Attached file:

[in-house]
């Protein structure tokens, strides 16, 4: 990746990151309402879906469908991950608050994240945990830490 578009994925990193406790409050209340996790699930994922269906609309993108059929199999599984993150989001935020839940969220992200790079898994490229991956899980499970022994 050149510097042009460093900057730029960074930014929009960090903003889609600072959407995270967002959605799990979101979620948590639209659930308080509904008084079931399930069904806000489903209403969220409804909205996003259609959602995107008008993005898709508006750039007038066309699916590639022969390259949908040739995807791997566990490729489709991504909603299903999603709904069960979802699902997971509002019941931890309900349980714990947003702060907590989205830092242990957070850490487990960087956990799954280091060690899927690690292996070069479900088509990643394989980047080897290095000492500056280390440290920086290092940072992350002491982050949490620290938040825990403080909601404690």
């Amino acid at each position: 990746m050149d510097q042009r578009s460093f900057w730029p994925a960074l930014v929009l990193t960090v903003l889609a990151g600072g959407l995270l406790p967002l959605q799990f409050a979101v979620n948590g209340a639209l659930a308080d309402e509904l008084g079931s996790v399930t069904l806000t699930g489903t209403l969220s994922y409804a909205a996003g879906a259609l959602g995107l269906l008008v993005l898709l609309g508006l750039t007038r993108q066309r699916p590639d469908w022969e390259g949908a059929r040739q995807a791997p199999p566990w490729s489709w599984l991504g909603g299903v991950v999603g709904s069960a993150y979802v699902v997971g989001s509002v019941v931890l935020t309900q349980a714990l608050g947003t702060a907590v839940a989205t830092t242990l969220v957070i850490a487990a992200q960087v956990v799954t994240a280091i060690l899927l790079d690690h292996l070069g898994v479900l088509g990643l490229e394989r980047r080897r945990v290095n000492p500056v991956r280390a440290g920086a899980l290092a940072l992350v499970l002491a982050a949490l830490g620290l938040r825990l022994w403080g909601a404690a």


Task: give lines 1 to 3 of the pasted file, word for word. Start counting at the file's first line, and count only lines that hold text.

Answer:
[in-house]
């Protein structure tokens, strides 16, 4: 990746990151309402879906469908991950608050994240945990830490 578009994925990193406790409050209340996790699930994922269906609309993108059929199999599984993150989001935020839940969220992200790079898994490229991956899980499970022994 050149510097042009460093900057730029960074930014929009960090903003889609600072959407995270967002959605799990979101979620948590639209659930308080509904008084079931399930069904806000489903209403969220409804909205996003259609959602995107008008993005898709508006750039007038066309699916590639022969390259949908040739995807791997566990490729489709991504909603299903999603709904069960979802699902997971509002019941931890309900349980714990947003702060907590989205830092242990957070850490487990960087956990799954280091060690899927690690292996070069479900088509990643394989980047080897290095000492500056280390440290920086290092940072992350002491982050949490620290938040825990403080909601404690």
């Amino acid at each position: 990746m050149d510097q042009r578009s460093f900057w730029p994925a960074l930014v929009l990193t960090v903003l889609a990151g600072g959407l995270l406790p967002l959605q799990f409050a979101v979620n948590g209340a639209l659930a308080d309402e509904l008084g079931s996790v399930t069904l806000t699930g489903t209403l969220s994922y409804a909205a996003g879906a259609l959602g995107l269906l008008v993005l898709l609309g508006l750039t007038r993108q066309r699916p590639d469908w022969e390259g949908a059929r040739q995807a791997p199999p566990w490729s489709w599984l991504g909603g299903v991950v999603g709904s069960a993150y979802v699902v997971g989001s509002v019941v931890l935020t309900q349980a714990l608050g947003t702060a907590v839940a989205t830092t242990l969220v957070i850490a487990a992200q960087v956990v799954t994240a280091i060690l899927l790079d690690h292996l070069g898994v479900l088509g990643l490229e394989r980047r080897r945990v290095n000492p500056v991956r280390a440290g920086a899980l290092a940072l992350v499970l002491a982050a949490l830490g620290l938040r825990l022994w403080g909601a404690a």